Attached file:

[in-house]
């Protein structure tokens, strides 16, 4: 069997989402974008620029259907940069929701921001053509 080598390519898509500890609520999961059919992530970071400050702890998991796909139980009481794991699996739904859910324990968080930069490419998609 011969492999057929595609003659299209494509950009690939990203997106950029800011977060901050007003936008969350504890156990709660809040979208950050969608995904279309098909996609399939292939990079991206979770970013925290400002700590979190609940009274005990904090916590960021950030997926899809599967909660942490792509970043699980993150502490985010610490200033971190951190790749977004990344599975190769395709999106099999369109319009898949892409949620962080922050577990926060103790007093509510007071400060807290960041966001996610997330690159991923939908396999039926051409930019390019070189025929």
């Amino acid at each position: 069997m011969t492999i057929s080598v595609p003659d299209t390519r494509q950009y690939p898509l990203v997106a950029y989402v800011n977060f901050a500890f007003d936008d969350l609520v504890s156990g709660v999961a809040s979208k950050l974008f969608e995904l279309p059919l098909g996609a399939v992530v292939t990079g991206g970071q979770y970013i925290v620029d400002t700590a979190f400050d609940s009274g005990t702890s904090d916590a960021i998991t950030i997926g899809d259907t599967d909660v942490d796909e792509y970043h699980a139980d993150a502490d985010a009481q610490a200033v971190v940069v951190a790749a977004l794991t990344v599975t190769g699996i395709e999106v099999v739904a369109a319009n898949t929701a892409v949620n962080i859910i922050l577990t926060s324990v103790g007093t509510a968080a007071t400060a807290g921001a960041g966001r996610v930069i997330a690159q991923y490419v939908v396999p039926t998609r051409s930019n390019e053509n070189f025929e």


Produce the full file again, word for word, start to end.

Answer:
[in-house]
């Protein structure tokens, strides 16, 4: 069997989402974008620029259907940069929701921001053509 080598390519898509500890609520999961059919992530970071400050702890998991796909139980009481794991699996739904859910324990968080930069490419998609 011969492999057929595609003659299209494509950009690939990203997106950029800011977060901050007003936008969350504890156990709660809040979208950050969608995904279309098909996609399939292939990079991206979770970013925290400002700590979190609940009274005990904090916590960021950030997926899809599967909660942490792509970043699980993150502490985010610490200033971190951190790749977004990344599975190769395709999106099999369109319009898949892409949620962080922050577990926060103790007093509510007071400060807290960041966001996610997330690159991923939908396999039926051409930019390019070189025929």
């Amino acid at each position: 069997m011969t492999i057929s080598v595609p003659d299209t390519r494509q950009y690939p898509l990203v997106a950029y989402v800011n977060f901050a500890f007003d936008d969350l609520v504890s156990g709660v999961a809040s979208k950050l974008f969608e995904l279309p059919l098909g996609a399939v992530v292939t990079g991206g970071q979770y970013i925290v620029d400002t700590a979190f400050d609940s009274g005990t702890s904090d916590a960021i998991t950030i997926g899809d259907t599967d909660v942490d796909e792509y970043h699980a139980d993150a502490d985010a009481q610490a200033v971190v940069v951190a790749a977004l794991t990344v599975t190769g699996i395709e999106v099999v739904a369109a319009n898949t929701a892409v949620n962080i859910i922050l577990t926060s324990v103790g007093t509510a968080a007071t400060a807290g921001a960041g966001r996610v930069i997330a690159q991923y490419v939908v396999p039926t998609r051409s930019n390019e053509n070189f025929e």